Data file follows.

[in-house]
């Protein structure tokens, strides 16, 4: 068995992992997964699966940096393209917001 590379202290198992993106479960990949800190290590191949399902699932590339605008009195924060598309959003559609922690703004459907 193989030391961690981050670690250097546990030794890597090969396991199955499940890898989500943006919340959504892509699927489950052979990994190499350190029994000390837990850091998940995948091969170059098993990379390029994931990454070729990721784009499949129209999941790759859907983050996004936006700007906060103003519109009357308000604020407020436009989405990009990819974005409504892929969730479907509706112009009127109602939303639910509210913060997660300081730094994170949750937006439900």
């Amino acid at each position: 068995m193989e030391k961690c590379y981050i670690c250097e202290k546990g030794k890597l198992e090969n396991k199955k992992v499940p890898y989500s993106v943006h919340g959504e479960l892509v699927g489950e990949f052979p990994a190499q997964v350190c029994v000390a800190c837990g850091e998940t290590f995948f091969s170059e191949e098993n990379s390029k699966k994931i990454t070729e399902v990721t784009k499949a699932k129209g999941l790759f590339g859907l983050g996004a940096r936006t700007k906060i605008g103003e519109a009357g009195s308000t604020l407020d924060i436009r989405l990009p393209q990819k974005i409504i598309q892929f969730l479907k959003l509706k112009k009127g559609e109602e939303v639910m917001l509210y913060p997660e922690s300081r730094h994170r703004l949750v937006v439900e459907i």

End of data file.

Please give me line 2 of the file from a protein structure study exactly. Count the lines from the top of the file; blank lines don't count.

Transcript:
């Protein structure tokens, strides 16, 4: 068995992992997964699966940096393209917001 590379202290198992993106479960990949800190290590191949399902699932590339605008009195924060598309959003559609922690703004459907 193989030391961690981050670690250097546990030794890597090969396991199955499940890898989500943006919340959504892509699927489950052979990994190499350190029994000390837990850091998940995948091969170059098993990379390029994931990454070729990721784009499949129209999941790759859907983050996004936006700007906060103003519109009357308000604020407020436009989405990009990819974005409504892929969730479907509706112009009127109602939303639910509210913060997660300081730094994170949750937006439900």